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Green v. Shaw

United States District Court, D. Connecticut

August 17, 2017

COURTNEY GREEN, Plaintiff,
v.
R.N. SHAW, R.N. AUGUSTE, Defendants.

          INITIAL REVIEW ORDER

          CHARLES S. HAIGHT, JR. SENIOR UNITED STATES DISTRICT JUDGE.

         Plaintiff, Courtney Green, currently incarcerated at Osborn Correctional Institution ("Osborn"), and who was previously incarcerated at Corrigan Correctional Center ("Corrigan") in Connecticut, filed this Complaint pro se pursuant to 42 U.S.C. § 1983.[1] He has named as Defendants two Registered Nurses ("R.N.s") at Corrigan, identifying them by last name only as Shaw and Auguste. Each Defendant is sued only in his or her individual capacity. Plaintiff contends that Defendants have been deliberately indifferent to his medical needs and caused him significant physical harm.

         I. STANDARD OF REVIEW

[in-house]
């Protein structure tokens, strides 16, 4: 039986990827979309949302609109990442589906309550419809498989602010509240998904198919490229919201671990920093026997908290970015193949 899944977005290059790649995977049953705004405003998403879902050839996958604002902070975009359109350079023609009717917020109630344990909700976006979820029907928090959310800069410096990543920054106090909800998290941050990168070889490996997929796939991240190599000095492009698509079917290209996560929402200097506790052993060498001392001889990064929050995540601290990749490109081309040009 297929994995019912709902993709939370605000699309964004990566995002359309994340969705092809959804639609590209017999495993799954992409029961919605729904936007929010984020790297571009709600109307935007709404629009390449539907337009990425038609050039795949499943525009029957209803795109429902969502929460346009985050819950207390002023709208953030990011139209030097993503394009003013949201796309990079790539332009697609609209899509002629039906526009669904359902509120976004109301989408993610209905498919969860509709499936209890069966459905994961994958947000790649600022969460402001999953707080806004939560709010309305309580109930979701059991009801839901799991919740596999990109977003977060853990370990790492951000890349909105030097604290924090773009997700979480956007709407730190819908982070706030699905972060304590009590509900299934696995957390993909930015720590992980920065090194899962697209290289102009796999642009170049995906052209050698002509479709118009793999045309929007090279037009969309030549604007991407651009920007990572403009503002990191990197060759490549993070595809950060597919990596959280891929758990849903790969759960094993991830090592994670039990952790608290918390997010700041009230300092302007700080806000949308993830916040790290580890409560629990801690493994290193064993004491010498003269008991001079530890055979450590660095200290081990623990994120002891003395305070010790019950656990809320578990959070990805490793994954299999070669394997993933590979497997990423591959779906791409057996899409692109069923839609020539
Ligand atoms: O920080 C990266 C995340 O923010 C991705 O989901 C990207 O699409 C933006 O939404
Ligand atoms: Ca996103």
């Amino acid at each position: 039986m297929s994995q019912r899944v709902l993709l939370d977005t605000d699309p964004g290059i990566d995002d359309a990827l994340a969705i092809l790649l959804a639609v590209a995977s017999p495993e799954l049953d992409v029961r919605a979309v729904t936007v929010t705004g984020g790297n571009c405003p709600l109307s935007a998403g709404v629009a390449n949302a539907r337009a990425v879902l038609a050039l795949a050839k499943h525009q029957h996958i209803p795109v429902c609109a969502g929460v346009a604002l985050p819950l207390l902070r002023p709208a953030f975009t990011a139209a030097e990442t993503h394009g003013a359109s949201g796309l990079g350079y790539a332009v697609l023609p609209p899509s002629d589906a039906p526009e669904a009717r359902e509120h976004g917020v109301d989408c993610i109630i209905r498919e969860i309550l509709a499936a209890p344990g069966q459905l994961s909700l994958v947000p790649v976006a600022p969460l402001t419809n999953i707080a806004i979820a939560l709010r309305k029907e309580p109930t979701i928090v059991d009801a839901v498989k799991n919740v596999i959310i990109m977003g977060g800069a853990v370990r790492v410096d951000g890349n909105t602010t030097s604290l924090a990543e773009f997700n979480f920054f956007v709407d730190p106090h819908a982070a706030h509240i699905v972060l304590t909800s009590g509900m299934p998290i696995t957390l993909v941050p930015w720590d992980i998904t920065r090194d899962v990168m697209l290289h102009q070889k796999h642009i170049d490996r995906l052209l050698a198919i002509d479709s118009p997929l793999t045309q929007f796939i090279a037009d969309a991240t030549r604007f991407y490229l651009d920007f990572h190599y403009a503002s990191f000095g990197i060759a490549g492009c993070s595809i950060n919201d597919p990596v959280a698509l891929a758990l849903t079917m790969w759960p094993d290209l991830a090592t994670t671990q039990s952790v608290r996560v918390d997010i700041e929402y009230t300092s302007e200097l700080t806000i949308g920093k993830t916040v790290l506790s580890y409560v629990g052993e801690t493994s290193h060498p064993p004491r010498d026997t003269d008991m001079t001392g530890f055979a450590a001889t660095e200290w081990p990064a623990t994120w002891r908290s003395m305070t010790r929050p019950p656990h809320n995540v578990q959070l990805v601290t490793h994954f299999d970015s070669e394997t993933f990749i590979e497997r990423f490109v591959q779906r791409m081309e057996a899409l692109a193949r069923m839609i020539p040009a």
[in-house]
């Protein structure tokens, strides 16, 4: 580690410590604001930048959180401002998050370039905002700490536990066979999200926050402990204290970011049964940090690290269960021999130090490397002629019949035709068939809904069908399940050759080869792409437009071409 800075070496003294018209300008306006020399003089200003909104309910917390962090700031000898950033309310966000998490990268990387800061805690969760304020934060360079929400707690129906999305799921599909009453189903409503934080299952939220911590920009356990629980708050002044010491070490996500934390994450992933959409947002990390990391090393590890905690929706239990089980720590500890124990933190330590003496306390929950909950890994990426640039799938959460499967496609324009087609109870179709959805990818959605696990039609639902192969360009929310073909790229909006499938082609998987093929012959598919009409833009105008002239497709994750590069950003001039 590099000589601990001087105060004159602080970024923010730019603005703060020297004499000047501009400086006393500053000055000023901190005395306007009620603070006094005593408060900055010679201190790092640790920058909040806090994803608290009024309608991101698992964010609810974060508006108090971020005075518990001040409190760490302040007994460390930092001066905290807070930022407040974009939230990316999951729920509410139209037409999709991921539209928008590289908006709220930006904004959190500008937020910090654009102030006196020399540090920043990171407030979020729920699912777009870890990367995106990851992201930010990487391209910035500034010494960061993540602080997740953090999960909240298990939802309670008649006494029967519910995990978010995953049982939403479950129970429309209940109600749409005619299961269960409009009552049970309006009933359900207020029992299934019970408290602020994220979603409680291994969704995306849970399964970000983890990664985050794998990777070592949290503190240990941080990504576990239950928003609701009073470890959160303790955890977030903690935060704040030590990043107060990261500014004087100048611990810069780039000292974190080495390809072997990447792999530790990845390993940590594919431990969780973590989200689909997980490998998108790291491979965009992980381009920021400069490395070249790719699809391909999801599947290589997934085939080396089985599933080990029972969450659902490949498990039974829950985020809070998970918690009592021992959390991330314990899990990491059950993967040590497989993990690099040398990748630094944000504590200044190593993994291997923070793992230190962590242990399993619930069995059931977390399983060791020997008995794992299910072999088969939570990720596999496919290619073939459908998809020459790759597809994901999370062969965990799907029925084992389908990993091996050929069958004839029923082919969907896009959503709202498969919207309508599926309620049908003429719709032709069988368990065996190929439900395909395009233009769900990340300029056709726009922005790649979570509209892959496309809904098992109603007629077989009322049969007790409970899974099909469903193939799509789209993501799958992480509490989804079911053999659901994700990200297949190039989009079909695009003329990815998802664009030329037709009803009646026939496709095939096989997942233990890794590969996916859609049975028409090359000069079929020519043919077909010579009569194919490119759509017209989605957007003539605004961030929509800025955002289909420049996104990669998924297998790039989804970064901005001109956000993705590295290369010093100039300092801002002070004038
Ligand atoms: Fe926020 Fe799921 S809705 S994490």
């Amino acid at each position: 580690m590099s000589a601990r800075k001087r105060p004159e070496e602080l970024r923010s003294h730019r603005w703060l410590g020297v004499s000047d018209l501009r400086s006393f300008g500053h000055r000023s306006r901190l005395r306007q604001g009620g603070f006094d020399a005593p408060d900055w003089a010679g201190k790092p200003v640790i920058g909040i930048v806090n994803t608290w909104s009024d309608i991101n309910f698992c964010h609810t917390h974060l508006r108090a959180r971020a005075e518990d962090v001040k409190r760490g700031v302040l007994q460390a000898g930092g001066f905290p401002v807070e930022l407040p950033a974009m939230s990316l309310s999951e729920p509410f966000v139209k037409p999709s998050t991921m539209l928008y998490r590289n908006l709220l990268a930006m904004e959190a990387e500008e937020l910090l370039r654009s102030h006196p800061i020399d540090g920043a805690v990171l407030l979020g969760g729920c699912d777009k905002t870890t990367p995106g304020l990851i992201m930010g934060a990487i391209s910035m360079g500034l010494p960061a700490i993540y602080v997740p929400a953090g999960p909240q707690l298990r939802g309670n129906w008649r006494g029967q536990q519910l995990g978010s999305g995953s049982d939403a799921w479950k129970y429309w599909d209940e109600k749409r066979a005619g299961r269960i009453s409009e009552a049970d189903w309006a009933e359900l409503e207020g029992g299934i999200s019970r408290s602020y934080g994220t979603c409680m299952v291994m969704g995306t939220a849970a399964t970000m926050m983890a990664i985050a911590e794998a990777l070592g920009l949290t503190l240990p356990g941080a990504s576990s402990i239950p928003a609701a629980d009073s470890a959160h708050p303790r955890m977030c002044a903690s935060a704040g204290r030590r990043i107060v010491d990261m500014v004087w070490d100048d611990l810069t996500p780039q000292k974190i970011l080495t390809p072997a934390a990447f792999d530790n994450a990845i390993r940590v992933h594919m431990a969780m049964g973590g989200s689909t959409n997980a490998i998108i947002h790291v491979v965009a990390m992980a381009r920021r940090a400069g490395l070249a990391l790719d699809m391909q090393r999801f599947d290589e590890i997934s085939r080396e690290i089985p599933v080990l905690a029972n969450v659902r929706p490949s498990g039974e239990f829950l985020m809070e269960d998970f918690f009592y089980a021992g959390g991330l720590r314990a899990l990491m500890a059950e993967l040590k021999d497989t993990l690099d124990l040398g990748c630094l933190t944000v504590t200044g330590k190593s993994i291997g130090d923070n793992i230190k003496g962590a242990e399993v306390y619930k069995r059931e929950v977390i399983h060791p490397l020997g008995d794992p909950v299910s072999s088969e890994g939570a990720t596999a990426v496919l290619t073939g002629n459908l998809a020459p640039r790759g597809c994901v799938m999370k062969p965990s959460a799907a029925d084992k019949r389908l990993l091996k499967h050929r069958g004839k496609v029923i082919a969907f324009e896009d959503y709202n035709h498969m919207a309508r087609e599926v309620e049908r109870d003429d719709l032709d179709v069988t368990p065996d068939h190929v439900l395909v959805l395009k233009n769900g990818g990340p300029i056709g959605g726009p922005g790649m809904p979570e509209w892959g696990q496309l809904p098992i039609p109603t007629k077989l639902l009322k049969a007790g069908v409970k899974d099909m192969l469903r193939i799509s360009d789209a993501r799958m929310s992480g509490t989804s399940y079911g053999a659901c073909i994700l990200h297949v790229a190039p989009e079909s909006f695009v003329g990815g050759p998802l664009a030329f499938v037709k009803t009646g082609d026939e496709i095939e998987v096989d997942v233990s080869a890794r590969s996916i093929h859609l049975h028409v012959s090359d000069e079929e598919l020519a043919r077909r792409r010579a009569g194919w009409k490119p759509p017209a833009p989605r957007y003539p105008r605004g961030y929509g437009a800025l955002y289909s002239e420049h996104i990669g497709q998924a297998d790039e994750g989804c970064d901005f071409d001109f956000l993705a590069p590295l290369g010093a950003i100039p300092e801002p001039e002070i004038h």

Under section 1915A of title 28 of the United States Code, the Court must review all prisoner civil complaints against governmental actors, and dismiss any portion of the complaint that “is frivolous, malicious, or fails to state a claim upon which relief may be granted, ” or that “seeks monetary relief from a defendant who is immune from such relief.” 28 U.S.C. § 1915A(b)(1), (2). In reviewing a pro se complaint, the Court must assume the truth of the allegations, and interpret them liberally to "raise the strongest arguments [they] suggest[]." Abbas v. Dixon, 480 F.3d 636, 639 (2d Cir. 2007); see also Sykes v. Bank of Am., 723 F.3d 399, 403 (2d Cir. 2013) (quoting Triestman v. Fed. Bureau of Prisons, 470 F.3d 471, 474 (2d Cir. 2006)). Although detailed allegations are not required, the complaint must include sufficient facts to afford the defendants fair notice of the claims and the grounds upon which they are based. Bell Atlantic v. Twombly, 550 U.S. 544, 555-56 (2007). A plaintiff must plead "enough facts to state a claim to relief that is plausible on its face." Id. at 570. "Even in a pro se case, however . . . threadbare recitals of the elements of a cause of action, supported by mere conclusory statements, do not suffice." Chavis v. Chappius, 618 F.3d 162, 170 (2d Cir. 2010) (internal quotation marks and citation omitted). Nor may the Court "invent factual allegations" plaintiff has not pleaded. Id.